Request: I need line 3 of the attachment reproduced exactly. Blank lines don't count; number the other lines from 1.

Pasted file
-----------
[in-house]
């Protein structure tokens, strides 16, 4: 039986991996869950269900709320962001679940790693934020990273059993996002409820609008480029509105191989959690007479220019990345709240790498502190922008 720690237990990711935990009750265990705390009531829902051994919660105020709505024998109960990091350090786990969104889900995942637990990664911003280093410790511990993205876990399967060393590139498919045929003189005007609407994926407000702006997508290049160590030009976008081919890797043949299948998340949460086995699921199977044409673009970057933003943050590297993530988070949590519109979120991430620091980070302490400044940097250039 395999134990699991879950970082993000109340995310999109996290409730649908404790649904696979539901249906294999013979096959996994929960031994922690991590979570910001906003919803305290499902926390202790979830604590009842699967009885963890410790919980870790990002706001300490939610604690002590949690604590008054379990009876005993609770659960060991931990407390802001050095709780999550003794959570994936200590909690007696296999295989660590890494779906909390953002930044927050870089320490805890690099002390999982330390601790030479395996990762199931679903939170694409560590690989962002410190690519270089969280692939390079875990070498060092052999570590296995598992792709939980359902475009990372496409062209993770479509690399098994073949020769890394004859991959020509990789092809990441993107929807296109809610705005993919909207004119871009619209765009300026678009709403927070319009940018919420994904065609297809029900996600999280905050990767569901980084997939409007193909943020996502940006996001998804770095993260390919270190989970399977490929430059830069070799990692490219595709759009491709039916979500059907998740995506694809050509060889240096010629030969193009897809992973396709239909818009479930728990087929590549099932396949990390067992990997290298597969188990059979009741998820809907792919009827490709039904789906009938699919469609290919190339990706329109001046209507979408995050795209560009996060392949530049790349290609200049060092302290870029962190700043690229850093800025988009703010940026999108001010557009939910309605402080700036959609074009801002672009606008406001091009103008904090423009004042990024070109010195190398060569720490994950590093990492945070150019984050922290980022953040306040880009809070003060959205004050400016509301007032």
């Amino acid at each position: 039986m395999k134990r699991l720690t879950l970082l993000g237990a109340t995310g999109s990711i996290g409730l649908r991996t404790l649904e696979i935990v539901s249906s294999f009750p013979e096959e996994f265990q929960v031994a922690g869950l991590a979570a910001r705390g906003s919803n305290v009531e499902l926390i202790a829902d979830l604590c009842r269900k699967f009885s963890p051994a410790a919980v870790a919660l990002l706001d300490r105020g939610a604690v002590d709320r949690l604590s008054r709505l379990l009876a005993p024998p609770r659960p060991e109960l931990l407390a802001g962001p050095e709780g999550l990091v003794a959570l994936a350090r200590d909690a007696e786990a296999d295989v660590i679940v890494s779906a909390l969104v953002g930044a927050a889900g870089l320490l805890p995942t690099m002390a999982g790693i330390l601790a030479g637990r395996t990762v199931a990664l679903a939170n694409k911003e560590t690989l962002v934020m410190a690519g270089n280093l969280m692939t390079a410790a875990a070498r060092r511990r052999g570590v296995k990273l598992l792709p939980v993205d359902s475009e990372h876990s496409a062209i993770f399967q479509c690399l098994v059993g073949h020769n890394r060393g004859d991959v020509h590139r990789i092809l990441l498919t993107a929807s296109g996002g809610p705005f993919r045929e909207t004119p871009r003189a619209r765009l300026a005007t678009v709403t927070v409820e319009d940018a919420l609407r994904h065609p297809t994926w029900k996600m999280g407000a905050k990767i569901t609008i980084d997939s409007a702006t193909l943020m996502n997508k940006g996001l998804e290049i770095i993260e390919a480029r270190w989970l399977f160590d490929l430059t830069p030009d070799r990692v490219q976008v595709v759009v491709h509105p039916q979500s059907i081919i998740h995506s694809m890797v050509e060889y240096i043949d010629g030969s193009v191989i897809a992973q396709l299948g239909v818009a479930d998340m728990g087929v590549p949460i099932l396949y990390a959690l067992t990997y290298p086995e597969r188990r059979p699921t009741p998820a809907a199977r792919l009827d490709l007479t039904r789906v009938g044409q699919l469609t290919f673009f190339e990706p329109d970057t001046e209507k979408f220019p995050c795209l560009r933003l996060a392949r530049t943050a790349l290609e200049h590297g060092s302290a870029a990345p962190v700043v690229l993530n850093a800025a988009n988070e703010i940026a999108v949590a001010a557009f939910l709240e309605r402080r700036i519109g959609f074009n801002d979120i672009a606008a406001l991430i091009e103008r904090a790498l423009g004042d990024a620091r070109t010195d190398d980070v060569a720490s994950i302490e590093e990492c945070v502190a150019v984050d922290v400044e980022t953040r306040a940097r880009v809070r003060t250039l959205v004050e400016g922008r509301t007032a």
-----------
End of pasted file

């Amino acid at each position: 039986m395999k134990r699991l720690t879950l970082l993000g237990a109340t995310g999109s990711i996290g409730l649908r991996t404790l649904e696979i935990v539901s249906s294999f009750p013979e096959e996994f265990q929960v031994a922690g869950l991590a979570a910001r705390g906003s919803n305290v009531e499902l926390i202790a829902d979830l604590c009842r269900k699967f009885s963890p051994a410790a919980v870790a919660l990002l706001d300490r105020g939610a604690v002590d709320r949690l604590s008054r709505l379990l009876a005993p024998p609770r659960p060991e109960l931990l407390a802001g962001p050095e709780g999550l990091v003794a959570l994936a350090r200590d909690a007696e786990a296999d295989v660590i679940v890494s779906a909390l969104v953002g930044a927050a889900g870089l320490l805890p995942t690099m002390a999982g790693i330390l601790a030479g637990r395996t990762v199931a990664l679903a939170n694409k911003e560590t690989l962002v934020m410190a690519g270089n280093l969280m692939t390079a410790a875990a070498r060092r511990r052999g570590v296995k990273l598992l792709p939980v993205d359902s475009e990372h876990s496409a062209i993770f399967q479509c690399l098994v059993g073949h020769n890394r060393g004859d991959v020509h590139r990789i092809l990441l498919t993107a929807s296109g996002g809610p705005f993919r045929e909207t004119p871009r003189a619209r765009l300026a005007t678009v709403t927070v409820e319009d940018a919420l609407r994904h065609p297809t994926w029900k996600m999280g407000a905050k990767i569901t609008i980084d997939s409007a702006t193909l943020m996502n997508k940006g996001l998804e290049i770095i993260e390919a480029r270190w989970l399977f160590d490929l430059t830069p030009d070799r990692v490219q976008v595709v759009v491709h509105p039916q979500s059907i081919i998740h995506s694809m890797v050509e060889y240096i043949d010629g030969s193009v191989i897809a992973q396709l299948g239909v818009a479930d998340m728990g087929v590549p949460i099932l396949y990390a959690l067992t990997y290298p086995e597969r188990r059979p699921t009741p998820a809907a199977r792919l009827d490709l007479t039904r789906v009938g044409q699919l469609t290919f673009f190339e990706p329109d970057t001046e209507k979408f220019p995050c795209l560009r933003l996060a392949r530049t943050a790349l290609e200049h590297g060092s302290a870029a990345p962190v700043v690229l993530n850093a800025a988009n988070e703010i940026a999108v949590a001010a557009f939910l709240e309605r402080r700036i519109g959609f074009n801002d979120i672009a606008a406001l991430i091009e103008r904090a790498l423009g004042d990024a620091r070109t010195d190398d980070v060569a720490s994950i302490e590093e990492c945070v502190a150019v984050d922290v400044e980022t953040r306040a940097r880009v809070r003060t250039l959205v004050e400016g922008r509301t007032a």